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From David Nalley <da...@gnsa.us>
Subject Re: [DISCUSS] ACS Release 4 month v/s 6 month
Date Tue, 23 Apr 2013 02:51:40 GMT
On Mon, Apr 22, 2013 at 5:19 PM, Animesh Chaturvedi
<animesh.chaturvedi@citrix.com> wrote:
> Folks
>
> We started discussing 4 month v/s 6 month release cycle in a another thread [1]. Since
the subject of that thread was different, community may not have participated in this important
discussion fully. I am  are bringing this discussion to its own thread. Here is the summary
so far please refer to [1] for more details.
>
> Summary of discussion:
> - Animesh pointed out the technical debt that we have accumulated so far needs extra
time to resolve
> - David, Chip favor shorter release cycle of 4 month and keeping master always stable
and in good quality and enhancing automation as a solution to reduce QA manual effort. A focused
defect fixing activity may be needed to reduce technical debt
> - Will brought up several points in the discussion: He called out heavy dependence on
manual QA for a release and pointed out that manual QA may not be always available to match
up ACS release schedule. Release overhead for 4 month release is still high and suggest that
moving to 6 month will save on release overhead and that  time can be used for strengthening
automation.
>  - Joe agrees partly in release overhead being significant for major release
>
> If I missed out  any important point please feel free to bring into the thread.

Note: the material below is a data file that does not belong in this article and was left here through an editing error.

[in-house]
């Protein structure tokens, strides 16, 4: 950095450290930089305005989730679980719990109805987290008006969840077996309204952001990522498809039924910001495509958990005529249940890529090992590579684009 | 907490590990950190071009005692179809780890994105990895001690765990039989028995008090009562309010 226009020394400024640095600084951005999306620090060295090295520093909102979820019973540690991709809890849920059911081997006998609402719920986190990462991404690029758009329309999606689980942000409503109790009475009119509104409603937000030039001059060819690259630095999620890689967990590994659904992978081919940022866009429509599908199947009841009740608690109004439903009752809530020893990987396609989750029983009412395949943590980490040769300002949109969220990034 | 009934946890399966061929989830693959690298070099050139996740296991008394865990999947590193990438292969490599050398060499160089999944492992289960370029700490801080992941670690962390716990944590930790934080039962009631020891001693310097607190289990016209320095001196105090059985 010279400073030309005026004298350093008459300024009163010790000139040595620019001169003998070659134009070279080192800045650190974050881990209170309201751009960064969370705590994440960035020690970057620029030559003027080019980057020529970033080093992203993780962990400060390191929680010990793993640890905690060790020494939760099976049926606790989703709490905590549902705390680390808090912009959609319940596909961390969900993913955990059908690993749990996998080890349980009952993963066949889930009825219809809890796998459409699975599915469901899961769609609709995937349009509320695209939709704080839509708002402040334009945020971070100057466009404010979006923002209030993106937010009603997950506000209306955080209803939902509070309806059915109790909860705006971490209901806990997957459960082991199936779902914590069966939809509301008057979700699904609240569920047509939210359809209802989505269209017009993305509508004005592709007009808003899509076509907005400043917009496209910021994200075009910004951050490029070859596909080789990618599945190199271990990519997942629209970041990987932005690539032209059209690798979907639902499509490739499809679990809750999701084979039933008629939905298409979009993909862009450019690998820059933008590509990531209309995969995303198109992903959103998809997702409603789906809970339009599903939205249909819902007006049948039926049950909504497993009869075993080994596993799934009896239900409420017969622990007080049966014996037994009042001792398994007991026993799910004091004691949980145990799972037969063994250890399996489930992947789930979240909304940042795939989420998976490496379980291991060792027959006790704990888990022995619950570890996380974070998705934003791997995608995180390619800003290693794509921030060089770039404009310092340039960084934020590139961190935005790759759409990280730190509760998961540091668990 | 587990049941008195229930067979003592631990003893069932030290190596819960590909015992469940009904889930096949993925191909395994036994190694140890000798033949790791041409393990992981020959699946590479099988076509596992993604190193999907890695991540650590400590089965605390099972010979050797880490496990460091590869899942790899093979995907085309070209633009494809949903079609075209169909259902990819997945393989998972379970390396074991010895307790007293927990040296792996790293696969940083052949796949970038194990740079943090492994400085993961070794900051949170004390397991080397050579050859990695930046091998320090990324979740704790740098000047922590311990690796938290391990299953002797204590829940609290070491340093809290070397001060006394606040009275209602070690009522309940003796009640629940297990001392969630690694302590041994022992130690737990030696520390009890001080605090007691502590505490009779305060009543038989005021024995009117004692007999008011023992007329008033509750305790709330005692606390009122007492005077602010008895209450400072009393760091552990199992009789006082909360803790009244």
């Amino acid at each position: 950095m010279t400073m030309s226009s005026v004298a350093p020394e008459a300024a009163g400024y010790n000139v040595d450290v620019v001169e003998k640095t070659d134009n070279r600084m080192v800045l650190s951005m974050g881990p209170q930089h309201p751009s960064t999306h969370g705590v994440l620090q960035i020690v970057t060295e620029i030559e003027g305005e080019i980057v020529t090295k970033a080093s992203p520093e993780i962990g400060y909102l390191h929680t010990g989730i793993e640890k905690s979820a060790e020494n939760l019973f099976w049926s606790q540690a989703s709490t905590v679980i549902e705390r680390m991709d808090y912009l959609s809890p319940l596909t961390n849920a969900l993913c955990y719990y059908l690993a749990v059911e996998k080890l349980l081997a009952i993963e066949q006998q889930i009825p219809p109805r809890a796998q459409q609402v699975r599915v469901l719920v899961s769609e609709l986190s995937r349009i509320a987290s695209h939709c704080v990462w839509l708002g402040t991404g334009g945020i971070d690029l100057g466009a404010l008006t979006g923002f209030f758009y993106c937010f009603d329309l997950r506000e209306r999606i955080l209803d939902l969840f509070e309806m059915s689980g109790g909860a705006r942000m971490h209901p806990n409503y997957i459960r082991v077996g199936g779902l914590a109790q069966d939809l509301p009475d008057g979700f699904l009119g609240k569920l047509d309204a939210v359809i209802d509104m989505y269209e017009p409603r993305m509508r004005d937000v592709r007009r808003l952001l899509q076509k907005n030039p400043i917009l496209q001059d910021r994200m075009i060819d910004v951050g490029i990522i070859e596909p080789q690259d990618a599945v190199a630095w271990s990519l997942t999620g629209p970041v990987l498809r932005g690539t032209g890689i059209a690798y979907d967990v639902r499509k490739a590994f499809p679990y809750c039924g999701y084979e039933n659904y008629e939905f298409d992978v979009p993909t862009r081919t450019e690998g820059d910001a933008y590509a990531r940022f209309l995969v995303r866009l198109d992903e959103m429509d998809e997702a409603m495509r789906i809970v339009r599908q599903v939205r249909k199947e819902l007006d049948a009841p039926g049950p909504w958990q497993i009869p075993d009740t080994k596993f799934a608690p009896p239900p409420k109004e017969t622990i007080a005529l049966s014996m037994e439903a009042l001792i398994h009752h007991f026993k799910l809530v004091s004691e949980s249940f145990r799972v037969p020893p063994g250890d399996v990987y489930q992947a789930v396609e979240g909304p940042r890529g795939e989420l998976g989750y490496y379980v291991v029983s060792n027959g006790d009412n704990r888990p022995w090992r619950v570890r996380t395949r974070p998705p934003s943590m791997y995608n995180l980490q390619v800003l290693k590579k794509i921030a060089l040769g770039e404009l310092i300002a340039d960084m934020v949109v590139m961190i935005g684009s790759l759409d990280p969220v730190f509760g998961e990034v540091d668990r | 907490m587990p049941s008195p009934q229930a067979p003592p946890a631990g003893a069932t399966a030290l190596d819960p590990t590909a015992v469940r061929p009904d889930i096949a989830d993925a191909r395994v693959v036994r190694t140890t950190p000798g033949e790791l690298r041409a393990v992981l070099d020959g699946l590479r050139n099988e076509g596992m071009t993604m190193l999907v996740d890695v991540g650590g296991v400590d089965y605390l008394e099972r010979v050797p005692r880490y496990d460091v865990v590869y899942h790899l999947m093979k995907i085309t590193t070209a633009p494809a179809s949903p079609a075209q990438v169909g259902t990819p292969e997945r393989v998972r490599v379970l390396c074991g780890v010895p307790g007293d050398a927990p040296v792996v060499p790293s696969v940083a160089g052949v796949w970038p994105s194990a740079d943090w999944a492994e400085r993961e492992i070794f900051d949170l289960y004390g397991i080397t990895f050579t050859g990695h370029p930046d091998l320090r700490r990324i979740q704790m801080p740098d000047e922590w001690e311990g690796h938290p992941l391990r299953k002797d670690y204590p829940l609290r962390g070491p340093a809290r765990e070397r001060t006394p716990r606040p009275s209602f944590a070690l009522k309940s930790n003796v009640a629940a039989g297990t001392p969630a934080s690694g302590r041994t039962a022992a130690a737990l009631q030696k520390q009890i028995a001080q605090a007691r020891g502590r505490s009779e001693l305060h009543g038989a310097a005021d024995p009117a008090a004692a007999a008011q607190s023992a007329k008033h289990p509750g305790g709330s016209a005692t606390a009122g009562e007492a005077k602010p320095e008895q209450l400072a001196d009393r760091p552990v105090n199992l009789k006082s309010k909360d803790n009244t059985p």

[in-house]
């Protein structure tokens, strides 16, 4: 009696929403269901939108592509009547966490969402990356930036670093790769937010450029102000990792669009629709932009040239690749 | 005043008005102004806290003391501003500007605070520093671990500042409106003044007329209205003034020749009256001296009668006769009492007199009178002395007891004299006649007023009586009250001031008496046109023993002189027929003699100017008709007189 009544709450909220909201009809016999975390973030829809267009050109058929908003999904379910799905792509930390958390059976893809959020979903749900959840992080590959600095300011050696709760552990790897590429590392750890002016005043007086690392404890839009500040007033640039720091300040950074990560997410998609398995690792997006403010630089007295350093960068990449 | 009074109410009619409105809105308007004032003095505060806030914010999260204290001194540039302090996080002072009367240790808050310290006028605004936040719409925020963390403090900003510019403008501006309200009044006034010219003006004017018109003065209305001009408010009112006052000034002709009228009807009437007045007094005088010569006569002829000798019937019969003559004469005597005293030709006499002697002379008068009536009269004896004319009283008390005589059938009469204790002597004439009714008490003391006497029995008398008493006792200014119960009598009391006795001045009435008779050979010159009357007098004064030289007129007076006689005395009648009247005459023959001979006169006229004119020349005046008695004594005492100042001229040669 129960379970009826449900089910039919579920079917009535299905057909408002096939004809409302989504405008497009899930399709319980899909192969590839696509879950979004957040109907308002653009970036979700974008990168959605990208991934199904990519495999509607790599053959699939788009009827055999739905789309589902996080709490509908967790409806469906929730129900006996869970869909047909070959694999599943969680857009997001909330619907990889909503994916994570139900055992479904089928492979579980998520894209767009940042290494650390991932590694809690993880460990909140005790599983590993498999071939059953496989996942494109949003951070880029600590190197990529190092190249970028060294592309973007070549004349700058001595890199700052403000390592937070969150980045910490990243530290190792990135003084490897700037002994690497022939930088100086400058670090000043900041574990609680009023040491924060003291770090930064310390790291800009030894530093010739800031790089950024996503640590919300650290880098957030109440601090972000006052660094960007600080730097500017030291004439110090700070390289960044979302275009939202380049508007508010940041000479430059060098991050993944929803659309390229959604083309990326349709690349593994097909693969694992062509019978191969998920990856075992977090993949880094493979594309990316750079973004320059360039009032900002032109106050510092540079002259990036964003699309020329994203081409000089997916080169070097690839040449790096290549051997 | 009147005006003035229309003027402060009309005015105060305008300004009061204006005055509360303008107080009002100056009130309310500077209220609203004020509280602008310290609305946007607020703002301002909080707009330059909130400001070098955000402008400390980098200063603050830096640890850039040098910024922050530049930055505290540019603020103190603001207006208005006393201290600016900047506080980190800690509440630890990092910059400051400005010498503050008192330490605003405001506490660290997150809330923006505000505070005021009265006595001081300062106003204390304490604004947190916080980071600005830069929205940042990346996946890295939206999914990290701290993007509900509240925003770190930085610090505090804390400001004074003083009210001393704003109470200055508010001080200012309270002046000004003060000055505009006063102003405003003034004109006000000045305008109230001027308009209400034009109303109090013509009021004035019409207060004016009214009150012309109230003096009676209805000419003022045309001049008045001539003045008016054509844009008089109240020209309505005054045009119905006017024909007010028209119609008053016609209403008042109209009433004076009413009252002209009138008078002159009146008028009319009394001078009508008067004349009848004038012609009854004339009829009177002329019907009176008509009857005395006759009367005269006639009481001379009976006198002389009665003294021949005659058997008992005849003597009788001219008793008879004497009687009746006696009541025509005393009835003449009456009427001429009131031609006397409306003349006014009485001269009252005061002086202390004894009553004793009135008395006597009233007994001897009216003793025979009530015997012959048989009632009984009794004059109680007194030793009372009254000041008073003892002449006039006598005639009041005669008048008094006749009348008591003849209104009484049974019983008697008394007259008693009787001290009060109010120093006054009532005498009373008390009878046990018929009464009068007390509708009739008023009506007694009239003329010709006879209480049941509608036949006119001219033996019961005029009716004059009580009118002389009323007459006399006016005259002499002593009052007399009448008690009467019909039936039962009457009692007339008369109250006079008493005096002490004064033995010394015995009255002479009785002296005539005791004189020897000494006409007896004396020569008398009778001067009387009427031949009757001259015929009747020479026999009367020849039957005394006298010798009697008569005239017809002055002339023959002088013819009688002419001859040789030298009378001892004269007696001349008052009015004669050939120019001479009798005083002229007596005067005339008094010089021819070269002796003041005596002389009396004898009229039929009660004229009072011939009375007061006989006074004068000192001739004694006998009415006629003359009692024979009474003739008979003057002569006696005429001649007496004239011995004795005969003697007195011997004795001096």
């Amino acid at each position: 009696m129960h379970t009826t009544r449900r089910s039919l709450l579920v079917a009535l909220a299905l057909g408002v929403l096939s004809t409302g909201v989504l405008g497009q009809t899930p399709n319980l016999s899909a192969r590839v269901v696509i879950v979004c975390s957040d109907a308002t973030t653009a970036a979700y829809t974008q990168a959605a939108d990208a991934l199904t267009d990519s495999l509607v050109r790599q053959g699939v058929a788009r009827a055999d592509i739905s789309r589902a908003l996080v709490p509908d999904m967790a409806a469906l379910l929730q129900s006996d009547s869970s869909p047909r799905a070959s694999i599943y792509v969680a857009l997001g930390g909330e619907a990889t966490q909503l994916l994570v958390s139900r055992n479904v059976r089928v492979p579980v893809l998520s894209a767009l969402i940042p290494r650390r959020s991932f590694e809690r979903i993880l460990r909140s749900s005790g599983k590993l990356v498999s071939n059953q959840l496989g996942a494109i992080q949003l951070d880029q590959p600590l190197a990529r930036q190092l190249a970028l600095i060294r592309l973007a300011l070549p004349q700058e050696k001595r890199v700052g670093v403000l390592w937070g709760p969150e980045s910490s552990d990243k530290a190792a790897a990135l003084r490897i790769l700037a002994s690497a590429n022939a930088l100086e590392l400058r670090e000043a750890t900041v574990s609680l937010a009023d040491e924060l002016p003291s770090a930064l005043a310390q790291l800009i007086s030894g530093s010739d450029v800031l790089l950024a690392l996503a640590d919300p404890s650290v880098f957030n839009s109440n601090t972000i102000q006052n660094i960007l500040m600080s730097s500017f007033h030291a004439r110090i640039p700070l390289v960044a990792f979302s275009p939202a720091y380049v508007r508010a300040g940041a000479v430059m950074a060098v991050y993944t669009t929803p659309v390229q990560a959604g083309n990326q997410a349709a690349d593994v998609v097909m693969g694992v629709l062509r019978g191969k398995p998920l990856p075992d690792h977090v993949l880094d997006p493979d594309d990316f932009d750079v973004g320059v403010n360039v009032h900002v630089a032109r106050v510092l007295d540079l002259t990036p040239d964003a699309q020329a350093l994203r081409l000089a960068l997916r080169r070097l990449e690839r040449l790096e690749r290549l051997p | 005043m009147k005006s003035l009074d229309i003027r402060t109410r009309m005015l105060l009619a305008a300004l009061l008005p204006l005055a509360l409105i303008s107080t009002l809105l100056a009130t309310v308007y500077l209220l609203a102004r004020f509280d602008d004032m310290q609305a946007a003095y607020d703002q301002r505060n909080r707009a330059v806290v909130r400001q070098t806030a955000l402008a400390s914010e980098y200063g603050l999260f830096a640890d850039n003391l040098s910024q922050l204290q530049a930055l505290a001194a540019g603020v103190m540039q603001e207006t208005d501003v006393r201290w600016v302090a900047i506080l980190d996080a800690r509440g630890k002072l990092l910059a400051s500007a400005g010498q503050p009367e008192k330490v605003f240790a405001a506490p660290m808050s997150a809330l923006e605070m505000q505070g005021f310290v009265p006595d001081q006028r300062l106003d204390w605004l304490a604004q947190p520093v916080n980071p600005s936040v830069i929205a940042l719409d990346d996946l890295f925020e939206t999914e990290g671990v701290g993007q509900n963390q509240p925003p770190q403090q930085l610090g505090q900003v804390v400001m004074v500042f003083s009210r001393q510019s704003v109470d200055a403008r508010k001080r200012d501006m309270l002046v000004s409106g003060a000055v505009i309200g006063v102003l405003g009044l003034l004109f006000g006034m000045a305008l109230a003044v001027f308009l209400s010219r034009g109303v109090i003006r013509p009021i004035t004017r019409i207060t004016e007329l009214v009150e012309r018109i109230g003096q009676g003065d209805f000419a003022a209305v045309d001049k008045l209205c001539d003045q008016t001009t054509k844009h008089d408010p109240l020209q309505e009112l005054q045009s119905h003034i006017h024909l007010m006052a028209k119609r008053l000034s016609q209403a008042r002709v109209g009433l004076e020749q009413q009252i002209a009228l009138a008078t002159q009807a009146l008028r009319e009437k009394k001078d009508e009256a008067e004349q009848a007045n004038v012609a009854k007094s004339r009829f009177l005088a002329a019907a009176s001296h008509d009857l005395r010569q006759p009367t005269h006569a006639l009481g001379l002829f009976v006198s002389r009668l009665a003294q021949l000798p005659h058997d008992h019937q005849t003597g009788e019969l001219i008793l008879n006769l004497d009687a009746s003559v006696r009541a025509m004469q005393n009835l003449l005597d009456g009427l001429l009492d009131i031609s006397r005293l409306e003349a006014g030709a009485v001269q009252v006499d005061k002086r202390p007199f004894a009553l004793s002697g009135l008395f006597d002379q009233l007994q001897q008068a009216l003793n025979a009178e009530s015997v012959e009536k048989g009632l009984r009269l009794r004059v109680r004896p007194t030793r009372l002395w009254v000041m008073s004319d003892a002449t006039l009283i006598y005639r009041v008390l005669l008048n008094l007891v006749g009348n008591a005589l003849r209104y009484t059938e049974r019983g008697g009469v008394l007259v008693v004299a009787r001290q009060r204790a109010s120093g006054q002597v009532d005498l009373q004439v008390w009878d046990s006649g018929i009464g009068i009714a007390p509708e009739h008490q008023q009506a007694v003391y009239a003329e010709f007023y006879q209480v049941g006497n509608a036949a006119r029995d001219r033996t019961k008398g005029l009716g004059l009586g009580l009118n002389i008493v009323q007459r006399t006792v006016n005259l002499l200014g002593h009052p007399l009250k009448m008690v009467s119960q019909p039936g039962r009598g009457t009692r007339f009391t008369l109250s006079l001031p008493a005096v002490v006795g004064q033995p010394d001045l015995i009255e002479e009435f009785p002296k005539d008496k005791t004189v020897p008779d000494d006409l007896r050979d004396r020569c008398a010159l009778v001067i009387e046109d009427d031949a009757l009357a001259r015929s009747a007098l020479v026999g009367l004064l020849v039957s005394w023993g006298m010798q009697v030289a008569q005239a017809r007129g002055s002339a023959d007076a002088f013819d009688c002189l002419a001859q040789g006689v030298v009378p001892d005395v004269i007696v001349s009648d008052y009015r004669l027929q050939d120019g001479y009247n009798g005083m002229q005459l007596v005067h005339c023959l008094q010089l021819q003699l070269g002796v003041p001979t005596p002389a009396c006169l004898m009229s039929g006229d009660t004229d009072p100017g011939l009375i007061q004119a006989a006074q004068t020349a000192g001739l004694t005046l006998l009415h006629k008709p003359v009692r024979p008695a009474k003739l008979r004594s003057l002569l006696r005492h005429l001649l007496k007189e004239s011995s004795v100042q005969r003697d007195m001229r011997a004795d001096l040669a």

>
> There were some other discussion in [1] on release planning conference and chip's clarification
on time based v/s feature based releases but we will not discuss those in this thread. Community
has agreed to time-based release already.
>
> [1] http://markmail.org/thread/6suq2fhltdvgvcxd
>


Hi Animesh:

I thought I would add a few comments. To the folks reading - I
apologize for the length. If you haven't started yet, you may want to
get some coffee/tea. You've been warned. :)

I think there are two concerns people think about when talking about
changing the length of the release cycle.

The first concern is workload. Generating a release has a certain
fixed amount of overhead. Writing release notes, running votes, and a
key part of the discussion currently is the QA cycle. Currently a
large portion of our QA cycle is manual testing, which means we need
lots of fingers on keyboards to get it done.

The other concern is quality. We always want to try and put our best
foot forward, and minimize bugs, yet the very act of developing
software, and especially developing new features, introduces bugs.

Before I start telling you my reasoning, I want to lay out something
that only hit me tonight. We've talked about how extending the release
cycle only extends the length of development. We've talked about
keeping the length of the development period (e.g. pre-code freeze)
the same, and essentially only extending the amount of time for QA.
That works for the first release after a move from 4 to 6 months. It
falls apart there after though. The problem is that at code freeze we